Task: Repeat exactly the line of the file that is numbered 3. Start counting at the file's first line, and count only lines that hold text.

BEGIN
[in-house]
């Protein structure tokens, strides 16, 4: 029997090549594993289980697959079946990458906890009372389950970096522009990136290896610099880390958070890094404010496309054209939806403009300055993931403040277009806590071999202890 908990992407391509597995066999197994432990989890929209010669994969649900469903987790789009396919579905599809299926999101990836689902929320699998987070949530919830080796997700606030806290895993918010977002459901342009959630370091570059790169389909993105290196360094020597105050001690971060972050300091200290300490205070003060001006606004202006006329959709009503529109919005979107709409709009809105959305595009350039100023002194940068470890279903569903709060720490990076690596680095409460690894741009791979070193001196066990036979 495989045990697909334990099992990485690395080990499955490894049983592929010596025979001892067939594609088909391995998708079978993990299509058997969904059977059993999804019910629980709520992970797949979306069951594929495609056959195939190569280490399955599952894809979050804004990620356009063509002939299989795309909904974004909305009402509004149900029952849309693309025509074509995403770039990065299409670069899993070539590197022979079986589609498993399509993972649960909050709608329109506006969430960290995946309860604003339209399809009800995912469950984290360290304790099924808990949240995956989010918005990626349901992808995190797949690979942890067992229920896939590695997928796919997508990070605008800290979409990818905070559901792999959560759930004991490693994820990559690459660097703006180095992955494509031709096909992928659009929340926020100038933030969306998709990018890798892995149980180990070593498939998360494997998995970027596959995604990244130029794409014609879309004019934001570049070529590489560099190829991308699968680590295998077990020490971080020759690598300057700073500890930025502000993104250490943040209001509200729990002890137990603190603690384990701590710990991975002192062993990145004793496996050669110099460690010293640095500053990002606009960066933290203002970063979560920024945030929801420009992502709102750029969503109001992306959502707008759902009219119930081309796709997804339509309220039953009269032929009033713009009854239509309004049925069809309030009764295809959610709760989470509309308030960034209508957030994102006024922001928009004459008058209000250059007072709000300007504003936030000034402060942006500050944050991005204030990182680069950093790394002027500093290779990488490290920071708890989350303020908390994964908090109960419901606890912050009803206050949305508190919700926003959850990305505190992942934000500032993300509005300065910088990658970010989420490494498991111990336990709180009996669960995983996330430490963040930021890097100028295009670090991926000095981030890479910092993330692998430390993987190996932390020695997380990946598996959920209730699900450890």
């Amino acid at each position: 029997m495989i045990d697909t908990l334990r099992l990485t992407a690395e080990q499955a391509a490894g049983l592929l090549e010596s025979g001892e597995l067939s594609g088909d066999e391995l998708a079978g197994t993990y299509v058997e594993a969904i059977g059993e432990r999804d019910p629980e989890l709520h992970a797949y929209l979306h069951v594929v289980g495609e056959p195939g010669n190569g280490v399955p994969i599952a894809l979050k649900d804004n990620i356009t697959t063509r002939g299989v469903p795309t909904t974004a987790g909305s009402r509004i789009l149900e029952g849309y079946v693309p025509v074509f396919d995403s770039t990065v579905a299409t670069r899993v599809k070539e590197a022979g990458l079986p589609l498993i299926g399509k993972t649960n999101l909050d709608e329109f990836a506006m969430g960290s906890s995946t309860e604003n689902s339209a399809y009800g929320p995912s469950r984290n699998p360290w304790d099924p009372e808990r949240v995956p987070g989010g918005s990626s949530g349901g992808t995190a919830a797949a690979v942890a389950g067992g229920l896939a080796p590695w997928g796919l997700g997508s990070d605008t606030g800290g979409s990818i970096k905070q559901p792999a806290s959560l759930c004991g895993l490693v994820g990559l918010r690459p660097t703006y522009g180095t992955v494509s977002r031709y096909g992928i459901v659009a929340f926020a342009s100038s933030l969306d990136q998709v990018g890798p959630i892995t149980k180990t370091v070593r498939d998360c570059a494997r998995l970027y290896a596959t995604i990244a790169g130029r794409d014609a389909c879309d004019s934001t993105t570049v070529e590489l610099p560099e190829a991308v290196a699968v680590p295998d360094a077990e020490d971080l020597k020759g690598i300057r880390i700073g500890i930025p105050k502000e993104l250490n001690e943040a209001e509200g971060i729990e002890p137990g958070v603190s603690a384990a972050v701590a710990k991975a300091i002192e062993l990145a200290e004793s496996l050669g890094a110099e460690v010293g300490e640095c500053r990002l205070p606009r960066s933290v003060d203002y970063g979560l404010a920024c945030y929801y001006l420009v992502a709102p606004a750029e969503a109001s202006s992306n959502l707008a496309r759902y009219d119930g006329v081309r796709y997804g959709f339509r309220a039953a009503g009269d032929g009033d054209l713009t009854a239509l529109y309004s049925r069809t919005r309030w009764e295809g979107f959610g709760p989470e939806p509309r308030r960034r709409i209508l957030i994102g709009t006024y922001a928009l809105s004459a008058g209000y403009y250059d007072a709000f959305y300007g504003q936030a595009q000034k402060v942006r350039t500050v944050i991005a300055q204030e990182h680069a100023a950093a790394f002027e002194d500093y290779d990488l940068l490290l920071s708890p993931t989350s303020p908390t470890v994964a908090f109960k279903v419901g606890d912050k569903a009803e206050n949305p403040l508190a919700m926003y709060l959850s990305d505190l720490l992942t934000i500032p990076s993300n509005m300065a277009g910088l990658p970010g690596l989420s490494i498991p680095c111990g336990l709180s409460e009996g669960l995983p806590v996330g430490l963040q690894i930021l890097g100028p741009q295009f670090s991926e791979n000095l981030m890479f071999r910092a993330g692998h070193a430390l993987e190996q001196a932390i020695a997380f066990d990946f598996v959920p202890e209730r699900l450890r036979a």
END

């Amino acid at each position: 029997m495989i045990d697909t908990l334990r099992l990485t992407a690395e080990q499955a391509a490894g049983l592929l090549e010596s025979g001892e597995l067939s594609g088909d066999e391995l998708a079978g197994t993990y299509v058997e594993a969904i059977g059993e432990r999804d019910p629980e989890l709520h992970a797949y929209l979306h069951v594929v289980g495609e056959p195939g010669n190569g280490v399955p994969i599952a894809l979050k649900d804004n990620i356009t697959t063509r002939g299989v469903p795309t909904t974004a987790g909305s009402r509004i789009l149900e029952g849309y079946v693309p025509v074509f396919d995403s770039t990065v579905a299409t670069r899993v599809k070539e590197a022979g990458l079986p589609l498993i299926g399509k993972t649960n999101l909050d709608e329109f990836a506006m969430g960290s906890s995946t309860e604003n689902s339209a399809y009800g929320p995912s469950r984290n699998p360290w304790d099924p009372e808990r949240v995956p987070g989010g918005s990626s949530g349901g992808t995190a919830a797949a690979v942890a389950g067992g229920l896939a080796p590695w997928g796919l997700g997508s990070d605008t606030g800290g979409s990818i970096k905070q559901p792999a806290s959560l759930c004991g895993l490693v994820g990559l918010r690459p660097t703006y522009g180095t992955v494509s977002r031709y096909g992928i459901v659009a929340f926020a342009s100038s933030l969306d990136q998709v990018g890798p959630i892995t149980k180990t370091v070593r498939d998360c570059a494997r998995l970027y290896a596959t995604i990244a790169g130029r794409d014609a389909c879309d004019s934001t993105t570049v070529e590489l610099p560099e190829a991308v290196a699968v680590p295998d360094a077990e020490d971080l020597k020759g690598i300057r880390i700073g500890i930025p105050k502000e993104l250490n001690e943040a209001e509200g971060i729990e002890p137990g958070v603190s603690a384990a972050v701590a710990k991975a300091i002192e062993l990145a200290e004793s496996l050669g890094a110099e460690v010293g300490e640095c500053r990002l205070p606009r960066s933290v003060d203002y970063g979560l404010a920024c945030y929801y001006l420009v992502a709102p606004a750029e969503a109001s202006s992306n959502l707008a496309r759902y009219d119930g006329v081309r796709y997804g959709f339509r309220a039953a009503g009269d032929g009033d054209l713009t009854a239509l529109y309004s049925r069809t919005r309030w009764e295809g979107f959610g709760p989470e939806p509309r308030r960034r709409i209508l957030i994102g709009t006024y922001a928009l809105s004459a008058g209000y403009y250059d007072a709000f959305y300007g504003q936030a595009q000034k402060v942006r350039t500050v944050i991005a300055q204030e990182h680069a100023a950093a790394f002027e002194d500093y290779d990488l940068l490290l920071s708890p993931t989350s303020p908390t470890v994964a908090f109960k279903v419901g606890d912050k569903a009803e206050n949305p403040l508190a919700m926003y709060l959850s990305d505190l720490l992942t934000i500032p990076s993300n509005m300065a277009g910088l990658p970010g690596l989420s490494i498991p680095c111990g336990l709180s409460e009996g669960l995983p806590v996330g430490l963040q690894i930021l890097g100028p741009q295009f670090s991926e791979n000095l981030m890479f071999r910092a993330g692998h070193a430390l993987e190996q001196a932390i020695a997380f066990d990946f598996v959920p202890e209730r699900l450890r036979a």